By Eleni P. Austin
Willie Nelson and Merle Haggard have been making music professionally since the middle of the last century. Between them, they have recorded more than 110 albums! Many of these records are considered classics, some are great and some are just okay. But whenever the two old friends record an album together, it’s a special occasion.
Willie Nelson was born in Abbott, Texas and began performing music while he was in elementary school. After a stint in the Air Force, he was a disc jockey by day and musician by night. He first gained recognition as a songwriter, writing classics like “Crazy,” “Hello Walls” and “Night Life,” which became signature hits for Patsy Cline, Faron Young and Ray Price.
Willie relocated to Nashville and slowly carved out a career as a Country Singer/Songwriter. He gravitated toward like-minded musicians like Kris Kristofferson, Waylon Jennings and Dottie West. Music City was wall-to-wall big hair, sequins and rhinestones. Willie and his crowd were seen as outcasts and outlaws.
After gaining a modicum of success, he returned to Texas, letting his hair grow long and his freak-flag fly. Willie began hosting an annual Fourth Of July Picnic that is credited with introducing Hippie culture to Honky Tonk music. By the end of the ‘70s, he was the superstar, but he achieved success on his own terms. The combination of his stellar song craft, idiosyncratic phrasing and gritty guitar style has cemented his popularity for close to 40 years.
Merle Haggard’s path to stardom was more circuitous His parents were part of the Dust Bowl migration that led them to Bakersfield, California during the Great Depression. His father fashioned a house out of a box car, and passed away when Merle was eight years old.
At age 12, his brother gave Merle a guitar and with the help of some Lefty Frizzell and Bob Wills records, he taught himself to play. But he was a rebellious teen and his exploits verged on juvenile delinquency.
He hitchhiked, rode the rails, and couldn’t stay out of trouble. In 1957 he was caught following a botched robbery. Sentenced to San Quentin, he planned escapes and constantly defied prison authority, until a co-conspirator escaped and killed a police officer.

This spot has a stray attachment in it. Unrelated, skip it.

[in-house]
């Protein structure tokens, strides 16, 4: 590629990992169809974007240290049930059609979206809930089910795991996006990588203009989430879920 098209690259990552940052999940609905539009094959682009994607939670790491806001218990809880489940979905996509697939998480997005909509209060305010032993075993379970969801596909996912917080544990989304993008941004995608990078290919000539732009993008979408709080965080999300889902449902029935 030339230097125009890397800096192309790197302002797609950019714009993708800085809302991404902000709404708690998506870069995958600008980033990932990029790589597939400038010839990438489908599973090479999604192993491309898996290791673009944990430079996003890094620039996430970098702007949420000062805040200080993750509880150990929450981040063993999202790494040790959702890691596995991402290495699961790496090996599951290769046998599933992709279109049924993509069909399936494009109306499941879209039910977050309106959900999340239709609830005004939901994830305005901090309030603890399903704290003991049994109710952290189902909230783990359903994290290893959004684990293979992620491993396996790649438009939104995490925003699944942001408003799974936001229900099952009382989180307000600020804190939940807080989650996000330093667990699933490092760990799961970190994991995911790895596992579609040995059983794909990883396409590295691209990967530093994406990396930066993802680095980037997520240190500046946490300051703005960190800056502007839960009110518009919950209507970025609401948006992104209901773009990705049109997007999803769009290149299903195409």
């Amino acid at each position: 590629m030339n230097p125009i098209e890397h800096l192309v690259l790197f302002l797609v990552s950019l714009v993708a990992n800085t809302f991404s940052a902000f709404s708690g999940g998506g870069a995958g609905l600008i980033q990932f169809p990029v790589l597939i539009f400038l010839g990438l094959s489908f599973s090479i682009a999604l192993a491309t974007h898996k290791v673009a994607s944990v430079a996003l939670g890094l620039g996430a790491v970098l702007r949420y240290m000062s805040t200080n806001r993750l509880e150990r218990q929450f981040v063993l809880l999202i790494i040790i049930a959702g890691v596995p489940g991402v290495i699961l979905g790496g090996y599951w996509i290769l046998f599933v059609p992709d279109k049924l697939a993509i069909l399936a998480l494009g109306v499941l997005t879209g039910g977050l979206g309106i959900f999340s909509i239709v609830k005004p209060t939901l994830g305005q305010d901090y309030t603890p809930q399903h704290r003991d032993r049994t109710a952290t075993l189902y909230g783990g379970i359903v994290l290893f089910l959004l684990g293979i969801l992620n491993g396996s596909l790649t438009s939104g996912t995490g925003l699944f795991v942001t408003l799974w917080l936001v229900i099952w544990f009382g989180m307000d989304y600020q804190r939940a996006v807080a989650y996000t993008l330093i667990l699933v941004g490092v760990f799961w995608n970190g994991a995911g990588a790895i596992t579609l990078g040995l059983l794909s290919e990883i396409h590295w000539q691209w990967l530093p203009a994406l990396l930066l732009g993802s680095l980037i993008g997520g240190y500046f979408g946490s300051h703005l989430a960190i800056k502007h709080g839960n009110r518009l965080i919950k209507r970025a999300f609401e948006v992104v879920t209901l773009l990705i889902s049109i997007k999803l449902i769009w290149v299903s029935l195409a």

His friend’s impending execution caused Merle to re-evaluate his choices. He earned his high school diploma and began working the system to his advantage. Seeing Johnny Cash perform at San Quentin re-kindled his passion for music.
Released from prison in 1960, he dug ditches and wired houses for his brother by day, pursuing a music career at night. Along with Buck Owens, Merle pioneered the Bakersfield Sound, a ragged mix of Telecaster twang, pedal steel and rustic harmonies.
By 1964 he had his first Top 10 hit, “(My Friends Are Gonna Be) Strangers.” That opened the floodgates, propelling Merle to the top of the charts. In 1969 he recorded his best known song, “Okie From Muskogee.” Although he now characterizes as a “humorous character study,” it engendered its share of controversy. The song was whole-heartedly embraced by Nixon’s so-called Silent Majority and perceived as a stinging indictment of Hippies, the counter-culture and the anti-war movement.
Willie and Merle had been friends for a couple of decades before they decided to collaborate in 1983. The resulting album, Pancho & Lefty was a commercial and artistic triumph. The album’s centerpiece was the title track. Written by Texas troubadour Townes Van Zandt, it offered a deft portrait of renegades and outlaws that seemed completely apropos.
Willie and Merle joined forces again four years later with the less successful Seashores Of Mexico. Another 30 years passed before they recorded Last Of The Breed, a trio album that included Willie’s musical mentor, Ray Price.
Now the duo is back with their first collaboration in eight years, Django And Jimmie. The title track, which opens the album, along “Missing Ol’ Johnny Cash” and “Don’t Think Twice, It’s Alright” pay tribute to heroes, fallen compadres and friends.
“Django And Jimmie” plays out like affectionate conversation between old friends. Powered by fleet acoustic fretwork and honeyed harmonica runs, the lyrics pay homage to Hot Jazz Gypsy guitarist Django Reinhardt and Jimmie Rodgers, the father of Country Music. Each musician was seminal influence on Willie and Merle.
“We love Hank and Lefty, Bob Willis, Ernest Tubb and Johnny Cash/But if we had to pinpoint the start of who we are, we would go back to Django and Jimmie/ A young singing brakeman, a Jazz playing Gypsy, might not have been a Merle or a Willie, if not for a Django and Jimmie.”